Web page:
I read an article, Healthy Returns from Wellness Programs, and was inspired. Having worked at three major companies that had on-site gyms and health and wellness programs – Honda, Enron, Siebel – I’ve been a big believer in such programs as a means of keeping employee health expenses at a minimum. The smaller companies (i.e., non-Fortune 500 like the companies I mentioned were) interviewed in these articles measure and quantify the positive impact on their respective bottom line. Here’s an excerpt I particularly liked:
The sweating and the checkups pay off: indeed, Hunziger can quantify the benefits. Lincoln’s wellness program saves the company some $2 million a year, he estimates, with about half of that coming from lower-than-average health-insurance costs. (Lincoln is consistently about $3,000 below the national per-employee average.) A big part of the balance comes from the reductions in workers’ comp insurance rates that have occurred as the program has taken off over the past seven years, and from an estimated $4,000 savings per year per employee who quits smoking. Below-average absenteeism and turnover also contribute to the savings.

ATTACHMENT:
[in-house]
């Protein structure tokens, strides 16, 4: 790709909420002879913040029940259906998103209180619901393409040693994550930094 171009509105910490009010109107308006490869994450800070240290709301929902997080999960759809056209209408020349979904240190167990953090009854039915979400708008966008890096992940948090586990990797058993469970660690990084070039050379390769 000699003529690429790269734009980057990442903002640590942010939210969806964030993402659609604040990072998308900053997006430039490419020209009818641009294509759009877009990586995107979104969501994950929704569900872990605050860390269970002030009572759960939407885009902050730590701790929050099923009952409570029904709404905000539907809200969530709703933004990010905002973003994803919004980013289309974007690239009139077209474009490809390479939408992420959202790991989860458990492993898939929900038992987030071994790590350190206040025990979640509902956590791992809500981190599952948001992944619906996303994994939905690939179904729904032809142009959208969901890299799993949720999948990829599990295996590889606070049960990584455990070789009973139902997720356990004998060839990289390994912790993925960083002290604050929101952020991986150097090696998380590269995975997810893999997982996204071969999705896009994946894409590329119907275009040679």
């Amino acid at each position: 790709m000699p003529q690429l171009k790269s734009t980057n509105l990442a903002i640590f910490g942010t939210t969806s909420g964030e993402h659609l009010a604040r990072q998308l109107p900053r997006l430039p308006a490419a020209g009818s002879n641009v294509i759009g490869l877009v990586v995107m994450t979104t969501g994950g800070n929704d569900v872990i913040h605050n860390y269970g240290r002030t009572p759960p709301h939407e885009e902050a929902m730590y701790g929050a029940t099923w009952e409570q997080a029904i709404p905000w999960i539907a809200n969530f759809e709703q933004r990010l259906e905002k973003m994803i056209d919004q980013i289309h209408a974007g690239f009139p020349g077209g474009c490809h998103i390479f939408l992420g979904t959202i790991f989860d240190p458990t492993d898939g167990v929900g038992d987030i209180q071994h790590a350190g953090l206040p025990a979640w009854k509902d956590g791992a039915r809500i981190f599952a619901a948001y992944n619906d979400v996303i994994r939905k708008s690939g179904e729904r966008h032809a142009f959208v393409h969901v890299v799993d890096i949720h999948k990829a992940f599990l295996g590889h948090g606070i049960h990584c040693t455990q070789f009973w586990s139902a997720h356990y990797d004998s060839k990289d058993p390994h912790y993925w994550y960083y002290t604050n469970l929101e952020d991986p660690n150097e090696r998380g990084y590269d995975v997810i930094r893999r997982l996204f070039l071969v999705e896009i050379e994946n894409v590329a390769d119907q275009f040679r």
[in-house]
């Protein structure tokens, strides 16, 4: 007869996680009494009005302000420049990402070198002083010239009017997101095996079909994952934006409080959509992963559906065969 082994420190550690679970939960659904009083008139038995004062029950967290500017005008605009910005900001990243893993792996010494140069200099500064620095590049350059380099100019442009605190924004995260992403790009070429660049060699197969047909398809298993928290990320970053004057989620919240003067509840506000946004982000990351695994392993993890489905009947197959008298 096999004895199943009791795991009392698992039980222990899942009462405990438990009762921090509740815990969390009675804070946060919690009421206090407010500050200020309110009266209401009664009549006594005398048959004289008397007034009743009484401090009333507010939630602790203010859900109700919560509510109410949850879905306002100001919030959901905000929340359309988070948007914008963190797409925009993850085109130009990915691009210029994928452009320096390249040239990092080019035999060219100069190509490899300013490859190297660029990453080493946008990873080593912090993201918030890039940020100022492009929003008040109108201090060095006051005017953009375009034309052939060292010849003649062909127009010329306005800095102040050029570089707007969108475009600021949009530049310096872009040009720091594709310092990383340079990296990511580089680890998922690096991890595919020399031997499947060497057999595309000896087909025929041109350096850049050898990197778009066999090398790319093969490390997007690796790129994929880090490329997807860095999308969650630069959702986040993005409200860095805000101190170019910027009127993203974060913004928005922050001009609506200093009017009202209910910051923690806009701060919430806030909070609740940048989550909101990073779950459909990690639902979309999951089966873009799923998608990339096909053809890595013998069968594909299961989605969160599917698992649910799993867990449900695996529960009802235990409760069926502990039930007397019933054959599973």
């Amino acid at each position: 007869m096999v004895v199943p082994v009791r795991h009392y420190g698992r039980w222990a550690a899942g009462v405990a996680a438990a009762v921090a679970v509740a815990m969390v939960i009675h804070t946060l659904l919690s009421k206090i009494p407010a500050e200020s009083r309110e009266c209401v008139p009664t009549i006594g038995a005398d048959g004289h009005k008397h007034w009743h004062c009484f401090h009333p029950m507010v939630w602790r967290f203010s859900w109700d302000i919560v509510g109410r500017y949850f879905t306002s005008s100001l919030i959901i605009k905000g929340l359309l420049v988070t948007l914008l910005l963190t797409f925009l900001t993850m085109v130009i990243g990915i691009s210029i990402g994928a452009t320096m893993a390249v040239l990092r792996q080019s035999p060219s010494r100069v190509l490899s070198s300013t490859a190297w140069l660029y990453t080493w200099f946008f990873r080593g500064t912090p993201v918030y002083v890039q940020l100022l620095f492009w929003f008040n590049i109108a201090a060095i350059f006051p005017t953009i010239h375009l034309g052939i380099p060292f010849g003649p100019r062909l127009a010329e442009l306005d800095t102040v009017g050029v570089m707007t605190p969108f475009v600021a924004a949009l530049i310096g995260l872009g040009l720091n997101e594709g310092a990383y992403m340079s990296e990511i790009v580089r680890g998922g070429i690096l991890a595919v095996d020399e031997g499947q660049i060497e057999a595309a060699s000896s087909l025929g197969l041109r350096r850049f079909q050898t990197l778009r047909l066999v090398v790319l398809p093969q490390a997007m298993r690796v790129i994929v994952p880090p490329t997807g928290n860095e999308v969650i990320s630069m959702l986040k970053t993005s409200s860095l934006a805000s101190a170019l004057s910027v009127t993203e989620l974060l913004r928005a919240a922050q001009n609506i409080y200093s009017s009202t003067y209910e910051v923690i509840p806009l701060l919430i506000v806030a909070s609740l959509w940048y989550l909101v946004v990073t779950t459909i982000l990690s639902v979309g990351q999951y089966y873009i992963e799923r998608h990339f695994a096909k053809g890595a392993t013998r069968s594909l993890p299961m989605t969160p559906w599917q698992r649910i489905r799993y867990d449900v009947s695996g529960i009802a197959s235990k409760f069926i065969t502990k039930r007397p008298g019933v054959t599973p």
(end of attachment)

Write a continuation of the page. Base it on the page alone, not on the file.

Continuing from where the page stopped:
All told, Lincoln reaps “a 5-to-1 ROI” on its wellness program, says Hunziger. That includes the costs of employing a wellness staff, various incentives, and activities like the mountain climb with the CEO, which is a reward for employees who achieve a certain level of fitness.
To read the entire article and get more details, read the article Healthy Returns from Wellness Programs in its entirety.